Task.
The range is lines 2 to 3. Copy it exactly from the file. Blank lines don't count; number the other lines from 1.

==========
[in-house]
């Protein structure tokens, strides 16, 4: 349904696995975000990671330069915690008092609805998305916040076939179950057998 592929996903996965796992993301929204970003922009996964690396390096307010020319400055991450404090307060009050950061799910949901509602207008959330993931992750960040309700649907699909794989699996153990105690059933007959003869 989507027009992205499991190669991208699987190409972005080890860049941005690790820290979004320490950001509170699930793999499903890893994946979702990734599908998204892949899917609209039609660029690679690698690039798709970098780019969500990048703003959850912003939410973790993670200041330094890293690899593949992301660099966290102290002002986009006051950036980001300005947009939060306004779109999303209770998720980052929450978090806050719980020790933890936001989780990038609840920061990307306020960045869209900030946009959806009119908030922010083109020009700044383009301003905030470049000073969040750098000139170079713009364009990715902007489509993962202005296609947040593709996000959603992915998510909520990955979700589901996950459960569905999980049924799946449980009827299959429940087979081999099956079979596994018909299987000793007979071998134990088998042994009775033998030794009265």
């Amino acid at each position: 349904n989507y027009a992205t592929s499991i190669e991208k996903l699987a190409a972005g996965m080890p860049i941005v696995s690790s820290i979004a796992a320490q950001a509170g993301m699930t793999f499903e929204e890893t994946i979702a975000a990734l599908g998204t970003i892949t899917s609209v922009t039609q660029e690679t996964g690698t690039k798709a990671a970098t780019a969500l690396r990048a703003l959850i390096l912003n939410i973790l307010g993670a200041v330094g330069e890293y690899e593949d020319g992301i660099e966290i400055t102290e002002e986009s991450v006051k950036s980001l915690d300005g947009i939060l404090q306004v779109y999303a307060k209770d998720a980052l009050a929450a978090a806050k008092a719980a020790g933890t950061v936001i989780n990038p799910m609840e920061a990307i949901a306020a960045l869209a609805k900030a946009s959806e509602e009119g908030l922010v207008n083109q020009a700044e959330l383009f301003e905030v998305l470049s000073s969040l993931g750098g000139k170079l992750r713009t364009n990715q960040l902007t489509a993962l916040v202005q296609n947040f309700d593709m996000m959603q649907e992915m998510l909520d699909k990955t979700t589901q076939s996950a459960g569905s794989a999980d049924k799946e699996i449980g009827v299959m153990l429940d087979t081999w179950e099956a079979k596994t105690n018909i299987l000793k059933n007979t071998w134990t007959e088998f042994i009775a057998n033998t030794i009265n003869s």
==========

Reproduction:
């Protein structure tokens, strides 16, 4: 349904696995975000990671330069915690008092609805998305916040076939179950057998 592929996903996965796992993301929204970003922009996964690396390096307010020319400055991450404090307060009050950061799910949901509602207008959330993931992750960040309700649907699909794989699996153990105690059933007959003869 989507027009992205499991190669991208699987190409972005080890860049941005690790820290979004320490950001509170699930793999499903890893994946979702990734599908998204892949899917609209039609660029690679690698690039798709970098780019969500990048703003959850912003939410973790993670200041330094890293690899593949992301660099966290102290002002986009006051950036980001300005947009939060306004779109999303209770998720980052929450978090806050719980020790933890936001989780990038609840920061990307306020960045869209900030946009959806009119908030922010083109020009700044383009301003905030470049000073969040750098000139170079713009364009990715902007489509993962202005296609947040593709996000959603992915998510909520990955979700589901996950459960569905999980049924799946449980009827299959429940087979081999099956079979596994018909299987000793007979071998134990088998042994009775033998030794009265």
């Amino acid at each position: 349904n989507y027009a992205t592929s499991i190669e991208k996903l699987a190409a972005g996965m080890p860049i941005v696995s690790s820290i979004a796992a320490q950001a509170g993301m699930t793999f499903e929204e890893t994946i979702a975000a990734l599908g998204t970003i892949t899917s609209v922009t039609q660029e690679t996964g690698t690039k798709a990671a970098t780019a969500l690396r990048a703003l959850i390096l912003n939410i973790l307010g993670a200041v330094g330069e890293y690899e593949d020319g992301i660099e966290i400055t102290e002002e986009s991450v006051k950036s980001l915690d300005g947009i939060l404090q306004v779109y999303a307060k209770d998720a980052l009050a929450a978090a806050k008092a719980a020790g933890t950061v936001i989780n990038p799910m609840e920061a990307i949901a306020a960045l869209a609805k900030a946009s959806e509602e009119g908030l922010v207008n083109q020009a700044e959330l383009f301003e905030v998305l470049s000073s969040l993931g750098g000139k170079l992750r713009t364009n990715q960040l902007t489509a993962l916040v202005q296609n947040f309700d593709m996000m959603q649907e992915m998510l909520d699909k990955t979700t589901q076939s996950a459960g569905s794989a999980d049924k799946e699996i449980g009827v299959m153990l429940d087979t081999w179950e099956a079979k596994t105690n018909i299987l000793k059933n007979t071998w134990t007959e088998f042994i009775a057998n033998t030794i009265n003869s």